This German scooter ad from the 1950s uses a rather remarkable typeface that has fallen into oblivion — Prägefest by Eduard Lautenbach (Ludwig & Mayer, 1926). The eyecatching bold script was not the very first one of its kind — Adscript, Typo Upright Bold, and, more directly, Lautenbach’s own Markant (also Ludwig & Mayer, 1909) are among the forerunners. Yet it certainly sparked a trend in German typefounding, see Phänomen and Bernhard Handschrift (1927), Mammut (1928), Wolfram (1930), Signal, Salut and Lautsprecher (1931), or Achtung and Energos (1932). In his Letterpress Memories*, Georg Kandler writes:
Prägefest started a new chapter in the production of script typefaces. Following the cursive scripts — with letters connected by joining strokes — that hitherto were limited to delicate applications, Prägefest dares a leap into the broad field of advertising. Robust and without overhangs, with sturdy strokes, it was […] outstandingly suited to the typesetting of ads, in which its tenacity played a crucial role for impressing the cardboard mats.
Latter is a step in the stereotyping process. This quality gave the typeface its name: prägefest is German for “impressing-proof”. Stempel had the same design as Reklame Handschrift (“advertising handwriting”). For markets abroad, Ludwig & Mayer came up with a less descriptive and more poetic name — Samson Script.
A few years later, in 1931, Monotype made a typeface that is different in most details, but very close in the overall appearance. This Series 322 is credited to Fritz Max Steltzer and is simply named Script, or Script Bold, and, in the U.S., Broad-Stroke Cursive. The digital revival is known as Monotype Script, or Script MT. According to Monotype, the design is “based on early twentieth-century German script writing styles”, but the features in common with Prägefest are striking. Eduard Lautenbach didn’t live to see this me-too release — he died in 1927, one year after his Prägefest was released.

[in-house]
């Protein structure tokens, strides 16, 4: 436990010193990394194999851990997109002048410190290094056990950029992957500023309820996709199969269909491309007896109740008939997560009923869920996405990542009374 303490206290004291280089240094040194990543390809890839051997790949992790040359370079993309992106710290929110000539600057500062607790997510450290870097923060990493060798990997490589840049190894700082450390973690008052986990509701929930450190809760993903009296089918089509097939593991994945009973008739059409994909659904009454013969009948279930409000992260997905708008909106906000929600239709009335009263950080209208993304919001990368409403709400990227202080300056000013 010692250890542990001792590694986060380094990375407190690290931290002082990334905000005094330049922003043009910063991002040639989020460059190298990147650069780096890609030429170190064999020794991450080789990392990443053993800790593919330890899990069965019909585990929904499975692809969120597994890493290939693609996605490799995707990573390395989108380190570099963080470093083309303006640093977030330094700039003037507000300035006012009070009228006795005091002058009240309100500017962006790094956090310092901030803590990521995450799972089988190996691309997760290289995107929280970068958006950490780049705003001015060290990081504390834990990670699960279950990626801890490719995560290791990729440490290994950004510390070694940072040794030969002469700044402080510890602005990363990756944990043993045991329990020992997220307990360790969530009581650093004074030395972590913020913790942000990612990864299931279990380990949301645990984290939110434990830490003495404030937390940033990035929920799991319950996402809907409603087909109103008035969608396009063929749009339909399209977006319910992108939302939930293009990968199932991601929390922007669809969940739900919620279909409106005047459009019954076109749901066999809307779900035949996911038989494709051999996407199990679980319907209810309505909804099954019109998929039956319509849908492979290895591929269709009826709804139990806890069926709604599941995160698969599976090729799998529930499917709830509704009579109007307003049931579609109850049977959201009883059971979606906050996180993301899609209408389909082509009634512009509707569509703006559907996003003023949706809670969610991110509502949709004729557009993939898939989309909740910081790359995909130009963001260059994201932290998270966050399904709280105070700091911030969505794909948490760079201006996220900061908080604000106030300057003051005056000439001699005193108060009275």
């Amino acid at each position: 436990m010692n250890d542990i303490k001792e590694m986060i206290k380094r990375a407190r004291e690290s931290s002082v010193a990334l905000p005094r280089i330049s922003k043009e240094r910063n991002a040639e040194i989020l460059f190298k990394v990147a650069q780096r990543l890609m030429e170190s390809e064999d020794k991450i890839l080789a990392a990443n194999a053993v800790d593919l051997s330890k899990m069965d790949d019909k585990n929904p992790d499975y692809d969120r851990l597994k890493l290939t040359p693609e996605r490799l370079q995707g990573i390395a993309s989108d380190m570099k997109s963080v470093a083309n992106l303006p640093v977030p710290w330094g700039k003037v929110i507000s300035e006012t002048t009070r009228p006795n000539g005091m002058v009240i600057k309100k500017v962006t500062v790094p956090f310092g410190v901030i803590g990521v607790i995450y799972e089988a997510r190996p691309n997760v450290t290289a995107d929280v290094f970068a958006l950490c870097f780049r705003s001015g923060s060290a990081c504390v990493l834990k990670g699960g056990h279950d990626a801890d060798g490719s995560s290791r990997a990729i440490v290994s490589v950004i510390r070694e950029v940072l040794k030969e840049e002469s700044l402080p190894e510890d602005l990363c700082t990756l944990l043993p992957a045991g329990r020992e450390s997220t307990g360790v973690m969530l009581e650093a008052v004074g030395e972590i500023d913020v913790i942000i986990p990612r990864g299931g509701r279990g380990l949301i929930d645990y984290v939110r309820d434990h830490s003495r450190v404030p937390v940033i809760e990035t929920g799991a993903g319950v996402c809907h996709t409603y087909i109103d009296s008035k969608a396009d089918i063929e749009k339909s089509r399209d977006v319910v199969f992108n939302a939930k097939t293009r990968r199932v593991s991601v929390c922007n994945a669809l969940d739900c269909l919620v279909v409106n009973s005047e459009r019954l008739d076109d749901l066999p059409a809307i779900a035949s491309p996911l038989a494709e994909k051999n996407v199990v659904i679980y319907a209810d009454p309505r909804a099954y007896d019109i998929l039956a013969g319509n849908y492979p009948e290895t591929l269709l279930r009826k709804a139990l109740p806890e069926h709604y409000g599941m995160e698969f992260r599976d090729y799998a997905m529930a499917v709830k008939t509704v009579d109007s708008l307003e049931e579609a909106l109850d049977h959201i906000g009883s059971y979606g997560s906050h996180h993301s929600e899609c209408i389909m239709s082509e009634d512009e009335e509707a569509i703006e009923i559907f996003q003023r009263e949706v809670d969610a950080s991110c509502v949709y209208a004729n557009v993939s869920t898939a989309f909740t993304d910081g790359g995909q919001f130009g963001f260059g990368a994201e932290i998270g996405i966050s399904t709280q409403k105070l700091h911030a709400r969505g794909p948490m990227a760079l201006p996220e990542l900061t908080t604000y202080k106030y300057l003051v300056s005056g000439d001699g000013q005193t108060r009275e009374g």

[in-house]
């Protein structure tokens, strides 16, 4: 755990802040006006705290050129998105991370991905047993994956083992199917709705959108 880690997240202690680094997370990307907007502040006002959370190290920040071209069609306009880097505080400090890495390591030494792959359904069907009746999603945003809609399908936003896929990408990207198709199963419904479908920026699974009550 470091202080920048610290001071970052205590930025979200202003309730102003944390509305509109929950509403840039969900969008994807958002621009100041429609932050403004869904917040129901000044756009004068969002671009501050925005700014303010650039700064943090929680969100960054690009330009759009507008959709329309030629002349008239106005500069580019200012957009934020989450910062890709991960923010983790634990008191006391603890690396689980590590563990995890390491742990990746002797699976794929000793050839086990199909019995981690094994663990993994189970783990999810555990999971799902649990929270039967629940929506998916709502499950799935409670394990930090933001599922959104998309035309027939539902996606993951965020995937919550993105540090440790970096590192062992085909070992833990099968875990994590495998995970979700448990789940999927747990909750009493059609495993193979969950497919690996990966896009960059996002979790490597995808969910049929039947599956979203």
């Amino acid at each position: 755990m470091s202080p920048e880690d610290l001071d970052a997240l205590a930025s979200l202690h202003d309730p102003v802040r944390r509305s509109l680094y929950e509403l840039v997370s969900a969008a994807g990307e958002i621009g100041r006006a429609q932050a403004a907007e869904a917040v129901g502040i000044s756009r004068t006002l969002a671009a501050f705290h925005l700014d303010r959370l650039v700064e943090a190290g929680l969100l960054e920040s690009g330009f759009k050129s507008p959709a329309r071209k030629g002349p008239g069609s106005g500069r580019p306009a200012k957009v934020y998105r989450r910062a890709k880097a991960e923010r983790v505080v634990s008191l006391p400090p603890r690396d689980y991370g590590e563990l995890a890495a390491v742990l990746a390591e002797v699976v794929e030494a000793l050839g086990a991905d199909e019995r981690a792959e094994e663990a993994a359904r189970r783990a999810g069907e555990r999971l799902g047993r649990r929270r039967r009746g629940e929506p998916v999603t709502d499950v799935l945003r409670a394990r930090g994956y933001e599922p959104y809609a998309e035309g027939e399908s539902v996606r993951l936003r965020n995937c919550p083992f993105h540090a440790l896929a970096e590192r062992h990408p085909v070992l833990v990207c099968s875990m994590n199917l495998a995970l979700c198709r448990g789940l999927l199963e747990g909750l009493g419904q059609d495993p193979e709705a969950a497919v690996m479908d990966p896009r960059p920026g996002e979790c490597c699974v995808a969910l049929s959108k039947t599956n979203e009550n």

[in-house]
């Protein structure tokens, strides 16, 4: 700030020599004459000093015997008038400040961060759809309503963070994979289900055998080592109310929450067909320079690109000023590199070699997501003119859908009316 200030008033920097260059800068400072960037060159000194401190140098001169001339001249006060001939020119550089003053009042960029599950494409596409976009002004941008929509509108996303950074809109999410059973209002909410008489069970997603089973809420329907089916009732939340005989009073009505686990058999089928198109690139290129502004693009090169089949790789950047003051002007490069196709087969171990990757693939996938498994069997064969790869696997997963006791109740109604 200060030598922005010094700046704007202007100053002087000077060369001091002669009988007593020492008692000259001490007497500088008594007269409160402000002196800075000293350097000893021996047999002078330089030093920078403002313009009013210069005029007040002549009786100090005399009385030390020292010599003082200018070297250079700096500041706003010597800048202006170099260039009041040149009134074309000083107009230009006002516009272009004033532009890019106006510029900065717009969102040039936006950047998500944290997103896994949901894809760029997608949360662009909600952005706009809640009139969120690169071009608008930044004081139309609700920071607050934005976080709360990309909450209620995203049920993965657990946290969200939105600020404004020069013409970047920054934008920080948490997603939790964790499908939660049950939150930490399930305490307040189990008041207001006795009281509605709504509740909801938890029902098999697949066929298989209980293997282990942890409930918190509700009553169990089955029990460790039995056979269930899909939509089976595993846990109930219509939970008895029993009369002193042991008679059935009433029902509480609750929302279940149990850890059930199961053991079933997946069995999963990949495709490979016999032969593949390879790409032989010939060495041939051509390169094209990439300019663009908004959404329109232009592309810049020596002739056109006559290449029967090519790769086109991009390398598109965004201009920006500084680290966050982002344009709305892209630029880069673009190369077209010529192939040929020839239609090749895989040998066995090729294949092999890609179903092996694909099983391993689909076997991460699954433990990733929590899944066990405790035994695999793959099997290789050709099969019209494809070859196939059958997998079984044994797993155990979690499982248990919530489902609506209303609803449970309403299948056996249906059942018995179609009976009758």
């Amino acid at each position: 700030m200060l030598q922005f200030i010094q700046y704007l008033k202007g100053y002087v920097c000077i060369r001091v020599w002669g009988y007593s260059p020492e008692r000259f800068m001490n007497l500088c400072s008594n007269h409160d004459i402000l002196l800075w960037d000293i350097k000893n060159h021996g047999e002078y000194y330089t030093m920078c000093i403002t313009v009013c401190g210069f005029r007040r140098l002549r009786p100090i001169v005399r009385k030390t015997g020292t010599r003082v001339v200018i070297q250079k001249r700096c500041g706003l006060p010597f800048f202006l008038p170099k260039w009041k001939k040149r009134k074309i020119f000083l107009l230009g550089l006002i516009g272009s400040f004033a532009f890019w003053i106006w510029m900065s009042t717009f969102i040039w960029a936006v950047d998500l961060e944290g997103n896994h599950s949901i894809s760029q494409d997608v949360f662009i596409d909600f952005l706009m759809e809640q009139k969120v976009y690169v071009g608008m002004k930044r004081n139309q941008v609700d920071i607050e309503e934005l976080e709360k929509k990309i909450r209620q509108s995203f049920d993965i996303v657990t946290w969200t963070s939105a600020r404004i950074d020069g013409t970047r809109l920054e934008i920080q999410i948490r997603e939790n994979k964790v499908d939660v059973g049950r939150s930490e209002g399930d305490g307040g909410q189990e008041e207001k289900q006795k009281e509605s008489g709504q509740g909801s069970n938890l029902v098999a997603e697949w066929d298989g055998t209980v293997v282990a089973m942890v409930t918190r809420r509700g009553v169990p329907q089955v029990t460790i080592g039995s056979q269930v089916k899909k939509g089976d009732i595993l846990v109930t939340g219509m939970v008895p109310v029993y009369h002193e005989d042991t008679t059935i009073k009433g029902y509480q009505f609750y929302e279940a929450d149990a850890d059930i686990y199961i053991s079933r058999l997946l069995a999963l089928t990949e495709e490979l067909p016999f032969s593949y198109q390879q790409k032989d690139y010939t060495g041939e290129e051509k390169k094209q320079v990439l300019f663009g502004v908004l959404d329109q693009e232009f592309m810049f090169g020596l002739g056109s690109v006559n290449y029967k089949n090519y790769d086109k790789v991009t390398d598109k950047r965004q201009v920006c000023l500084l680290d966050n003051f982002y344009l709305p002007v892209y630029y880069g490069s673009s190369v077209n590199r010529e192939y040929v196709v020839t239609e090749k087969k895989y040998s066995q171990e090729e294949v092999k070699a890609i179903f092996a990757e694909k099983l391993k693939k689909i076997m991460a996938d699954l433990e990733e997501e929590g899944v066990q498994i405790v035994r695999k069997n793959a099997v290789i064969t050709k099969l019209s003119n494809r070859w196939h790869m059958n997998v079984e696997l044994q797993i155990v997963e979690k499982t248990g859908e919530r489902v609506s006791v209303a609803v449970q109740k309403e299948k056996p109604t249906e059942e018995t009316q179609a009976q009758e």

* Alphabete. Erinnerungen an den Bleisatz. Kornwestheim: Minner-Verlag, 1995. My translation.
Nice history, Flo! I always wanted to know more about the origin of Monotype Script.
I’d like to see what Monotype Script Light (Series 475) looks like. Do you know of a sample?
The feature “Making headlines: printing the Guardian newspaper, 1921–1987” by Emma Golding has some great images from the GNM Archive showing the process of stereotyping.
Once a page had been set and corrected it would be covered with a thick sheet of paper (known as a flong) and an impression taken under immense pressure. From the flong a curved metal plate (known as a stereotype plate) would be moulded by the stereo department.
The stereo department were responsible for transforming flongs (the paper moulds of typeset pages) into curved metal stereotype plates which would be fitted to presses to print the newspaper. Multiple plates could be made from one typeset page and they were fairly durable under the presses.
Before a stereotype plate could be cast each flong had to be carefully inspected for defects by an examiner. Flongs were then placed in casting boxes and molten metal was pumped in and set to create the curved stereotype plate. After casting, plates would go into a shaving machine to achieve the desired thickness to be used to print the newspaper.
In the machine room, the stereotype plates would be placed onto high speed rotary presses ready for printing the page onto paper.
Contributed by Stéphane Darricau
Contributed by Nick Sherman
Contributed by Mathieu Triay
Contributed by Florian Hardwig